Such problem doesn't exist in PU.
 In PU, there is no food chain like A eats B; B eats C; C eats D ... etc..
 Perfect beings (both living and non-living) mean no unhappiness (you don't 
 feel happy when you are eaten, right?).
 Why living beings need to eat?

But I like to eat.  I like to eat steak.  A world in which I can't eat steak 
is not perfect for me.

 People with common intelligence can easily *imagine* (or dream) what a PU 
 will be.

I guess I have uncommon intelligence :-)  since I can't imagine what a PU 
would be.  I can't even imagine exactly what would be a perfect universe for 
me.  Do I want more security...or more adventure?  Sure I want to 
suceed...but maybe not too easily.  Do I really need to be the world's 
greatest tennis, chess, and billiards player?

Brent Meeker


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RE: Bruno's argument - Comp

2006-08-05 Thread W. C.

I think it's always good to have all different kinds of theories to explain 
our universe.
Whatever current theories are, our understanding could be always limited by 
our limitations
(as designed by the so-called Creator if any).
So I always think it's possible to produce a perfect universe by some way 
(although other theories say impossible).
Then all living beings can live in a paradise-like universe.
In this (infinite) universe with infinite resources, it makes sense that all 
living beings should be in paradise.
In one sentence, there should be free lunch for all.
All beings should be created perfect with everything needed forever.
Maybe the solution won't come from the so-called evolution and the slow 
science/technology development.
It could come from some magic (sorry if you think I am unscientific).
There should be some magic to make the universe perfect instantly.

Thanks.

WC.

From: John M
To All:
I know my questions below are beyond our comprehension, but we read (and 
write) so much about this idea that I feel compelled to ask:

  is there any idea why there would be 'comp'? our computers require juice 
to work and if unplugged they represent a very expensive paperweight.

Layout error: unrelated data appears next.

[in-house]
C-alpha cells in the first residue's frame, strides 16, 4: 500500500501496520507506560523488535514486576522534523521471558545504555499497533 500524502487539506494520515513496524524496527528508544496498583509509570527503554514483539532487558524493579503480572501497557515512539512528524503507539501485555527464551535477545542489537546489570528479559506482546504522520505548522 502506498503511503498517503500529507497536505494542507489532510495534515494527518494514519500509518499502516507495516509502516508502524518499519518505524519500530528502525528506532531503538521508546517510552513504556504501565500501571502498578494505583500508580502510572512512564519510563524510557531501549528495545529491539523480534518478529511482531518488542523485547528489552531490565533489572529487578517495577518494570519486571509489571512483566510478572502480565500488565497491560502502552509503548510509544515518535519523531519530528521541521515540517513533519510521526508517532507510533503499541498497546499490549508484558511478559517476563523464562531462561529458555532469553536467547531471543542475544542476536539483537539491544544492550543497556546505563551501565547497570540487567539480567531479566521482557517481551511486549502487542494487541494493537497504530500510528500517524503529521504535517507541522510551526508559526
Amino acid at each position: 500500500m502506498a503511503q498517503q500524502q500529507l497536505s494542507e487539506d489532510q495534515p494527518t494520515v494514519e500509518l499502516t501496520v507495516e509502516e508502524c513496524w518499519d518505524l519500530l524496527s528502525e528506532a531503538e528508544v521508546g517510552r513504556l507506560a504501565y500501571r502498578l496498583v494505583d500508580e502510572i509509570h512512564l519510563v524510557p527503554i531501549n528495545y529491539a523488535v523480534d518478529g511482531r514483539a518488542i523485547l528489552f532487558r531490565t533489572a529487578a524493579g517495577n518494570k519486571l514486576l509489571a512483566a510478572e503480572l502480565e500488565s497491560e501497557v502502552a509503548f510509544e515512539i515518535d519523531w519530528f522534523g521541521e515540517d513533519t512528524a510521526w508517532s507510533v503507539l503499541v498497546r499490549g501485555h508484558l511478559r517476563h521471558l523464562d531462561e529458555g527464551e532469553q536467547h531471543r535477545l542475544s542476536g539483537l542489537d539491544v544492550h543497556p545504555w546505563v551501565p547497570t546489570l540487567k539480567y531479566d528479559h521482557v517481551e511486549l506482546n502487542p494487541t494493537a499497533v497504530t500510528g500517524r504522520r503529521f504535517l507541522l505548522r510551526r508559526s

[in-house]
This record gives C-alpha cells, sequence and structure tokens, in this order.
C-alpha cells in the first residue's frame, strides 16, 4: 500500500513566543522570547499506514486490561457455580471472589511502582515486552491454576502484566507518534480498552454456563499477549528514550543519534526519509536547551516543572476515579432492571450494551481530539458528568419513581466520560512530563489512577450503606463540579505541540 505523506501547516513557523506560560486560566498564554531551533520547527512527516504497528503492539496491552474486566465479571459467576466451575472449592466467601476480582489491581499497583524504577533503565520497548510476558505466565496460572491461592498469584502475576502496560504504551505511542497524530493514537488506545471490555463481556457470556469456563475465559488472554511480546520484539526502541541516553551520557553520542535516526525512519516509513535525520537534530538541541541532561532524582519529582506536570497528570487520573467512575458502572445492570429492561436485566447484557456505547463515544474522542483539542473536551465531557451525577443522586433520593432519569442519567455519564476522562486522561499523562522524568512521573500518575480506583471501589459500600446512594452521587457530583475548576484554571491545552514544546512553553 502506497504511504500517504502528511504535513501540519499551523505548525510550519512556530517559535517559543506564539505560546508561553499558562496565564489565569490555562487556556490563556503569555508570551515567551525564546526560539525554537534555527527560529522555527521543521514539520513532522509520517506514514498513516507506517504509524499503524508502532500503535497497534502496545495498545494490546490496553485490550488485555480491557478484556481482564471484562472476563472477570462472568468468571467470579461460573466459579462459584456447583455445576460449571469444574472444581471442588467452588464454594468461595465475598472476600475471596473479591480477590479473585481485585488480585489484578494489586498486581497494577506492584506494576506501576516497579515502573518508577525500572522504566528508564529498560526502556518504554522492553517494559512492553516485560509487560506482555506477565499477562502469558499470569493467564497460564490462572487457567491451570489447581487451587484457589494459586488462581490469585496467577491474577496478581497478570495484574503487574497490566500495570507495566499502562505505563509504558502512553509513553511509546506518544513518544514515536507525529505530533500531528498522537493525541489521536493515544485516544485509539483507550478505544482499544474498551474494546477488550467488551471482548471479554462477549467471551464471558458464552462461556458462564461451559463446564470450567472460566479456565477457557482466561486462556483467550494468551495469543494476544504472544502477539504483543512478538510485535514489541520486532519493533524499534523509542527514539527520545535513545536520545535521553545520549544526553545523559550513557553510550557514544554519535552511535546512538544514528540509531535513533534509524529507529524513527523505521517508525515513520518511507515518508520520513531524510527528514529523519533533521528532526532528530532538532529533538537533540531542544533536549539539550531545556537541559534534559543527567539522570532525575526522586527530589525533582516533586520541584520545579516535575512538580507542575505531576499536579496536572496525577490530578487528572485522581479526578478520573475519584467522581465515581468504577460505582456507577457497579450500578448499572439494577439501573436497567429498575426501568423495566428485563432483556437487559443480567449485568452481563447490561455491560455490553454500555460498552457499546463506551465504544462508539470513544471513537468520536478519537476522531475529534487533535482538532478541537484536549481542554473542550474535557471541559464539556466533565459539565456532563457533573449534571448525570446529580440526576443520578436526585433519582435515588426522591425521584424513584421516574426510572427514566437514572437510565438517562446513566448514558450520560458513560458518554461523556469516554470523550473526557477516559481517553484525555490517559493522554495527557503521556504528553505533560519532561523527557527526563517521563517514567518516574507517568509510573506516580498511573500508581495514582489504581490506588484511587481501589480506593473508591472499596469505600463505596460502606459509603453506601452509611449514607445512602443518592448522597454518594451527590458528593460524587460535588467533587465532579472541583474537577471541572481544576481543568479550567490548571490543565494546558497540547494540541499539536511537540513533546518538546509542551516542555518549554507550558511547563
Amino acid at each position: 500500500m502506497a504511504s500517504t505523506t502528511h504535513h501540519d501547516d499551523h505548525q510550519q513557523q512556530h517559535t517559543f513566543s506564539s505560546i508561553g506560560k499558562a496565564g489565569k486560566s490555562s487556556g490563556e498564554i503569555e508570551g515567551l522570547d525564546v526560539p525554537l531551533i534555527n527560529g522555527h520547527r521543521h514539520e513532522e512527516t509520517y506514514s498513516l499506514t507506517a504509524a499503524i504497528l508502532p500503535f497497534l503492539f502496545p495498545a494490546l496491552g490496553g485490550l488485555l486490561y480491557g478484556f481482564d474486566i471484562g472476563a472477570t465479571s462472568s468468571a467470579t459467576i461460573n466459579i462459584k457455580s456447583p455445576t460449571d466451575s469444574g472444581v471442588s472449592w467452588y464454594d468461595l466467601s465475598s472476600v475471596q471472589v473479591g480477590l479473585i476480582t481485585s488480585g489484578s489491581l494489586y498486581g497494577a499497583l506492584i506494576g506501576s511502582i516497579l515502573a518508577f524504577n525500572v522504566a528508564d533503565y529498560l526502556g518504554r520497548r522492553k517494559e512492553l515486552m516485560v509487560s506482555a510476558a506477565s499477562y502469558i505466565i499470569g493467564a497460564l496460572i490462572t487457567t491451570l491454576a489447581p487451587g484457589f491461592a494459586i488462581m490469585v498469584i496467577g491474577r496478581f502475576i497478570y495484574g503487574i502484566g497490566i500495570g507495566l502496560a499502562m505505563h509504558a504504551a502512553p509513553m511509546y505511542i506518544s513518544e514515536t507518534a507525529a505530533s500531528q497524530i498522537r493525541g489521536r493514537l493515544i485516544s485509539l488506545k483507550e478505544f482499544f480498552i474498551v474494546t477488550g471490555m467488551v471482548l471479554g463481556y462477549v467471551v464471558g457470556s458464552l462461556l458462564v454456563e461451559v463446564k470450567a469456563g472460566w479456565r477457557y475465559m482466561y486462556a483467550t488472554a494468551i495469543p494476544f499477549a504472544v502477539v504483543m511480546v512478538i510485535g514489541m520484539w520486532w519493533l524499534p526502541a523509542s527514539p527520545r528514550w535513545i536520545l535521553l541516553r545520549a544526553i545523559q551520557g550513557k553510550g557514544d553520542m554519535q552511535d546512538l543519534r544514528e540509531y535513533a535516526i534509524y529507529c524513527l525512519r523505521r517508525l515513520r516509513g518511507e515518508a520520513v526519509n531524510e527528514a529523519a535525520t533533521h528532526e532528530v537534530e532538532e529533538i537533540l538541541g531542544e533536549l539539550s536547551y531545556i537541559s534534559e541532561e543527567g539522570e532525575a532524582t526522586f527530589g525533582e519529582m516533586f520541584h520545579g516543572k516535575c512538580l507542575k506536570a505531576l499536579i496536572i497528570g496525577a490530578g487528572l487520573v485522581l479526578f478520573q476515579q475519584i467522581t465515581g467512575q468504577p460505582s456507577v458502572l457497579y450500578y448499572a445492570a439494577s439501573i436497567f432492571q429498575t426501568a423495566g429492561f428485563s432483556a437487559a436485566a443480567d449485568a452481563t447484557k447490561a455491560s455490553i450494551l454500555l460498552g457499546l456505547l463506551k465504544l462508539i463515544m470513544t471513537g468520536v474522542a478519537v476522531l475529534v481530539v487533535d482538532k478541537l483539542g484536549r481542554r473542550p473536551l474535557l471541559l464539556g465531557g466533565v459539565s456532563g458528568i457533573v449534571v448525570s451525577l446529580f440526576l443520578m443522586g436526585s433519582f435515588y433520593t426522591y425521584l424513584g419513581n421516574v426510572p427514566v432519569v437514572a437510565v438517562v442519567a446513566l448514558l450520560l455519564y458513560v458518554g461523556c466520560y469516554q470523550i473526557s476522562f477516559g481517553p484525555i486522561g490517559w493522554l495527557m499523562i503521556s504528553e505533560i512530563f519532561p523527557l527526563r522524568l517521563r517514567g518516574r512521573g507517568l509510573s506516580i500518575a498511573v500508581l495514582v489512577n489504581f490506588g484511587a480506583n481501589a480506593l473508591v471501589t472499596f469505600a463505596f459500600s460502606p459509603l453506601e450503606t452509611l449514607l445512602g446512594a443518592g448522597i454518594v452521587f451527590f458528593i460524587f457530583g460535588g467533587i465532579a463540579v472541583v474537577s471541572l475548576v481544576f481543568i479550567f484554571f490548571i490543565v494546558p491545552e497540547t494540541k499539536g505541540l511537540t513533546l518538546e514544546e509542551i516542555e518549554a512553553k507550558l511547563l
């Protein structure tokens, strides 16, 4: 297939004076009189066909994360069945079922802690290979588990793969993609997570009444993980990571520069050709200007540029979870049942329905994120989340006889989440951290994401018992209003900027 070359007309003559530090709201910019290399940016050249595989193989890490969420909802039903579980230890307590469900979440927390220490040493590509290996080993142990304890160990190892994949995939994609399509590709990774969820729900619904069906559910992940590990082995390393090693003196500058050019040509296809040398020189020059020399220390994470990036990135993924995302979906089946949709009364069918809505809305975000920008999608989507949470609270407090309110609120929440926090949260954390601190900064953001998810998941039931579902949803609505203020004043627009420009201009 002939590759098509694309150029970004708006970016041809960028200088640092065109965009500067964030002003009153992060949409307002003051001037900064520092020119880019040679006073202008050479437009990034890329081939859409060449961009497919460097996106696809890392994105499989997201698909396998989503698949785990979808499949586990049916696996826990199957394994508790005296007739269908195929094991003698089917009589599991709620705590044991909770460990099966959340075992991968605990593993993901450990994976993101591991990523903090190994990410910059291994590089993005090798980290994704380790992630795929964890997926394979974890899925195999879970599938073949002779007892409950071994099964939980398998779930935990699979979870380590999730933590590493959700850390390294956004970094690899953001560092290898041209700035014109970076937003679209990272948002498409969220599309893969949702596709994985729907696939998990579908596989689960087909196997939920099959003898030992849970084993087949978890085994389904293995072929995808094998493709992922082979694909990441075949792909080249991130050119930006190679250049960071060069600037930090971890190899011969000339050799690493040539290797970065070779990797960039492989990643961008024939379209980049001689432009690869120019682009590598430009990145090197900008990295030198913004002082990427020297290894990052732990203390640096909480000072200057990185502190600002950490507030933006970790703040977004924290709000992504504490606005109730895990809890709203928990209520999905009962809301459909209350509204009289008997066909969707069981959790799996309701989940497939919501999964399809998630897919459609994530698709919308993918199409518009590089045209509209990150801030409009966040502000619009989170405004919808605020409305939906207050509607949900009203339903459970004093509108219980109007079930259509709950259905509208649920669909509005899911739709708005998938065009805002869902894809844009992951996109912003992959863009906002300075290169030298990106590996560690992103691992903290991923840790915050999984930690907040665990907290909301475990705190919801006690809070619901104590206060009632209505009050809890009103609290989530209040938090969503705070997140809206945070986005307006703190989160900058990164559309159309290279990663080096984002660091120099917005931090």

What kind of computing unit (universe? multiverse, or some other satanic 
'verse') would run by itself without being supplied by something that moves 
it? I hate to ask about its program as well, whether it is an intelligent 
design?
Is it a pseudnym for some godlike mystery?

Are we reinventing the religion?


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Re: Bruno's argument - Comp

2006-08-05 Thread Quentin Anciaux

Hi,

The problem with perfection is that this word has *no* absolute meaning.

Then depending on your culture/history it can have a different meaning.

Stupid example: Imagine you are a serial killer... perfect world for you would 
be a world were you can kill at will ;) But you would say that a serial 
killer cannot be in a perfect world (I'd say he cannot be in your perfect 
world, not his).

So unless there exists an absolute meaning of perfection, PU seems impossible 
or I should say meaningless.

Quentin

Le Samedi 5 Août 2006 12:41, W. C. a écrit :
 I think it's always good to have all different kinds of theories to explain
 our universe.
 Whatever current theories are, our understanding could be always limited by
 our limitations
 (as designed by the so-called Creator if any).
 So I always think it's possible to produce a perfect universe by some way
 (although other theories say impossible).
 Then all living beings can live in a paradise-like universe.
 In this (infinite) universe with infinite resources, it makes sense that
 all living beings should be in paradise.
 In one sentence, there should be free lunch for all.
 All beings should be created perfect with everything needed forever.
 Maybe the solution won't come from the so-called evolution and the slow
 science/technology development.
 It could come from some magic (sorry if you think I am unscientific).
 There should be some magic to make the universe perfect instantly.

 Thanks.

 WC.

 From: John M
 To All:
 I know my questions below are beyond our comprehension, but we read (and
 write) so much about this idea that I feel compelled to ask:
 
   is there any idea why there would be 'comp'? our computers require juice
 to work and if unplugged they represent a very expensive paperweight.
 
 What kind of computing unit (universe? multiverse, or some other satanic
 'verse') would run by itself without being supplied by something that
  moves it? I hate to ask about its program as well, whether it is an
  intelligent design?
 Is it a pseudnym for some godlike mystery?
 
 Are we reinventing the religion?

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RE: Bruno's argument - Comp

2006-08-05 Thread W. C.

Good question. But I don't think we need to define perfect.
You can check the dictionary to know its meaning.
Your killing example won't exist in the PU. Otherwise it won't be PU.